Got stomach pain? It could be gas or indigestion—or something worse. Here's what's going on.
If it been a few days since you had a bowel movement, you might be constipated. To get things moving, add four glasses of water a day to what you're already drinking, and ramp up the fiber: You need at least 25 grams each day. (A packet of instant oatmeal has 4 grams.) Next, exercise daily, even if it's just a walk, to stimulate your gut. You also can try a stool softener, like Colace. Call your doctor if you're still stuck after four days. Your doc can check to see if an underlying condition such as hypothyroidism is causing the problem.
Gallstones or a Gallbladder Infection
Does the pain start in your upper abdomen and shift to your back or shoulder, and does it worsen when you eat fatty or greasy food? You could have gallstones or a gallbladder infection. If you have these symptoms, call your doctor right away.
That's the name for any irritation of the stomach and intestines caused by bacteria or viruses. Signs of an irritation include diarrhea, fever, chills, muscle aches, nausea or vomiting. Avoid dehydration by sipping water, Gatorade (which also helps to replace electrolytes) or ginger ale, or by sucking ice chips. After 24 hours, start on the Brat diet: bananas, rice, applesauce, toast. Call your doctor if you haven't kept liquids down for 24 hours, or have a fever, or if symptoms last for more than two days.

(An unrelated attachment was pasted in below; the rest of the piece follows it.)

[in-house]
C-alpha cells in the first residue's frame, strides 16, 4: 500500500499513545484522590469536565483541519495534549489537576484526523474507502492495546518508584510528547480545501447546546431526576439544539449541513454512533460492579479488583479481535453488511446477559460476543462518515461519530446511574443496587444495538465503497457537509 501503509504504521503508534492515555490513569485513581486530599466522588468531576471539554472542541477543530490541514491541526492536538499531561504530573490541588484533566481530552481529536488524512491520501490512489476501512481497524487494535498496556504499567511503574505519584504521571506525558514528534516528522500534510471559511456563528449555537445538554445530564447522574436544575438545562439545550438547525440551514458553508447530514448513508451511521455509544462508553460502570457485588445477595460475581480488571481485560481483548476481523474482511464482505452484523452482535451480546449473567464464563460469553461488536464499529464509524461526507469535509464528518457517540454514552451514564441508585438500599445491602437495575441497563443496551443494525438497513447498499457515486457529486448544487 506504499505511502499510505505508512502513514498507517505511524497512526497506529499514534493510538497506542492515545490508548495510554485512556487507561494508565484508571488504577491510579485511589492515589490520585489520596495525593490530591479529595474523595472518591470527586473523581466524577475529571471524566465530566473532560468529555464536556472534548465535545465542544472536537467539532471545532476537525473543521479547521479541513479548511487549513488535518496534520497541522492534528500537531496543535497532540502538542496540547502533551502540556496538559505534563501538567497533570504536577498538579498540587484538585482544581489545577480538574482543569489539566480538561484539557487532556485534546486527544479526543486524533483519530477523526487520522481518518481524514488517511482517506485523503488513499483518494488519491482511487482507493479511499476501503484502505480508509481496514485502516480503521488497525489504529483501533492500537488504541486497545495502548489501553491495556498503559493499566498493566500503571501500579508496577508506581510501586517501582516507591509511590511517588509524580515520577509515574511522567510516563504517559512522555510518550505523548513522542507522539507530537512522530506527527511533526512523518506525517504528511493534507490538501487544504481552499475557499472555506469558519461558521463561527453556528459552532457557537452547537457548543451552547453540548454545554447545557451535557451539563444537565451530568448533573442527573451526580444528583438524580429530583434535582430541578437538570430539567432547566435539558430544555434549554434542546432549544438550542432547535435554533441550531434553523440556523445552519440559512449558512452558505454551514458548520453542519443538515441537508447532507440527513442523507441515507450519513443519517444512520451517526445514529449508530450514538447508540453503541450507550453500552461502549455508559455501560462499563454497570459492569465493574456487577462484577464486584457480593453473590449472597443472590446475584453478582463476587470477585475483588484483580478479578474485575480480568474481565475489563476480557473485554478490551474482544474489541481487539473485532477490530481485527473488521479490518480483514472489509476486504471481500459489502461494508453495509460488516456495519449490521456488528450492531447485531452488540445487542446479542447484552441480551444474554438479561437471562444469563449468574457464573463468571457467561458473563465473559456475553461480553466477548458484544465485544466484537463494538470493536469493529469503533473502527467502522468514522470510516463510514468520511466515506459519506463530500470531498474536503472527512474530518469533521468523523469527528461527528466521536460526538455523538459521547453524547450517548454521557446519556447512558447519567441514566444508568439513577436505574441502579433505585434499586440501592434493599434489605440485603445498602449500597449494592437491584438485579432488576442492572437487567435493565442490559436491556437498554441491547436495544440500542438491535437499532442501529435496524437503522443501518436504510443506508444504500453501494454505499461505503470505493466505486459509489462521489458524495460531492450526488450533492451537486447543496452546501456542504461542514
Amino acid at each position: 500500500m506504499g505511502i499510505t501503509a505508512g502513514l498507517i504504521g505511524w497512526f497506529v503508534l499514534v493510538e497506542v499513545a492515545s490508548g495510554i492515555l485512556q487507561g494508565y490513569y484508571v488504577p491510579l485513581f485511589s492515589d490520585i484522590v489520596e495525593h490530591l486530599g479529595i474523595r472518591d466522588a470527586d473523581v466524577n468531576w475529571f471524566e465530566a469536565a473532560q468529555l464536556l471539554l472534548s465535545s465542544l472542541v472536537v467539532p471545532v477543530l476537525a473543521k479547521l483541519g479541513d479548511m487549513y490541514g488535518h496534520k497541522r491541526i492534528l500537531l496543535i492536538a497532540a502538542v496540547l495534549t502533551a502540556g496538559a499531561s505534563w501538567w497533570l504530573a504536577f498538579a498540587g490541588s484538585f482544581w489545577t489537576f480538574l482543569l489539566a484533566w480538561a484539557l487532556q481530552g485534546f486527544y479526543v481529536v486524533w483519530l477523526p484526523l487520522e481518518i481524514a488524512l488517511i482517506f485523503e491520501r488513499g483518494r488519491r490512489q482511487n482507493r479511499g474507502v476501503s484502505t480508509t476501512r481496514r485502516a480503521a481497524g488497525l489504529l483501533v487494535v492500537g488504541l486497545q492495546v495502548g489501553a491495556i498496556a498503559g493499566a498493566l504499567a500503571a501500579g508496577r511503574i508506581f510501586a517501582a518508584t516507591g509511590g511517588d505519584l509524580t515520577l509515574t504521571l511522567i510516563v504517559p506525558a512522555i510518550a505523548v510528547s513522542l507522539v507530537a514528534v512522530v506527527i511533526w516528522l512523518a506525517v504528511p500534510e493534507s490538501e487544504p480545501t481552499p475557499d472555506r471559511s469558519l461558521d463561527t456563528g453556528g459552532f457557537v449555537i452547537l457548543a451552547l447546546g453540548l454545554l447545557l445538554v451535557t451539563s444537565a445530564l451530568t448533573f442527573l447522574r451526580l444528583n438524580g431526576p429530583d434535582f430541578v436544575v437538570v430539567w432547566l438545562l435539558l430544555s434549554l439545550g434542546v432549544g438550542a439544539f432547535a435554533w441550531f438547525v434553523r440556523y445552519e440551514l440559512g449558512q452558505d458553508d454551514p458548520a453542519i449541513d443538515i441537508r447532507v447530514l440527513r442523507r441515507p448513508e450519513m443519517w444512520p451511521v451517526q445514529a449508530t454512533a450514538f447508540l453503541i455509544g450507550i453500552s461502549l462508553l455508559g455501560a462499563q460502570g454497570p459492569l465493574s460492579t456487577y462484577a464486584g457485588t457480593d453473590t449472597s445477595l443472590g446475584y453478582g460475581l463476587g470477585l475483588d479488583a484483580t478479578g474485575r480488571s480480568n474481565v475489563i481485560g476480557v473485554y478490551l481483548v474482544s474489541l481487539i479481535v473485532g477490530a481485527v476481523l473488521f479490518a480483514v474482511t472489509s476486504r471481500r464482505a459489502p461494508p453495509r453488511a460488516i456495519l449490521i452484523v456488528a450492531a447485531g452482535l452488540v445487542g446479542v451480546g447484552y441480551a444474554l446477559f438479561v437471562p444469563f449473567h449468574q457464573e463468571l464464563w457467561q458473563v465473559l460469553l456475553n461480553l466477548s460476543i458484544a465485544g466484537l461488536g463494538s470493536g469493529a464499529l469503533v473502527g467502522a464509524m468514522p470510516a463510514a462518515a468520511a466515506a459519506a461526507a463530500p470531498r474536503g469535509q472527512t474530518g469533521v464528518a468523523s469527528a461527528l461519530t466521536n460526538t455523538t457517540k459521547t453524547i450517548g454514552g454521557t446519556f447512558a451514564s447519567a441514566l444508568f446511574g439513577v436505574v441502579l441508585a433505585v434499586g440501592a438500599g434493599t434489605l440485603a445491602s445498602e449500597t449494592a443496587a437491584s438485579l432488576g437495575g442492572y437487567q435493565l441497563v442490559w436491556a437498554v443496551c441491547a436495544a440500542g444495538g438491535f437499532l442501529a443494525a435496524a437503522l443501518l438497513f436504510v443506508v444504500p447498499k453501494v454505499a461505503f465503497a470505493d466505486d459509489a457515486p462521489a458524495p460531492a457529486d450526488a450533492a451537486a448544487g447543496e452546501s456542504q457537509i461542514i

Inflammatory Bowel Disease
Notice any pain in your lower abdomen, and do you have blood or mucus in your stools? You might have an inflammatory bowel disease such as ulcerative colitis or Crohn's disease, in which chronic inflammation in the digestive tract can lead to symptoms such as cramping, bloody stools and weight loss. Check in with the doctor any time you see blood in your stool.
If it's gastritis (or an irritating of the stomach lining) or an ulcer, you'll most likely have a burning sensation in your upper abdomen that gets better or worse with eating. Take an OTC antacid such as Pepcid or Zantac, but if symptoms persist for more than a week, call your doctor.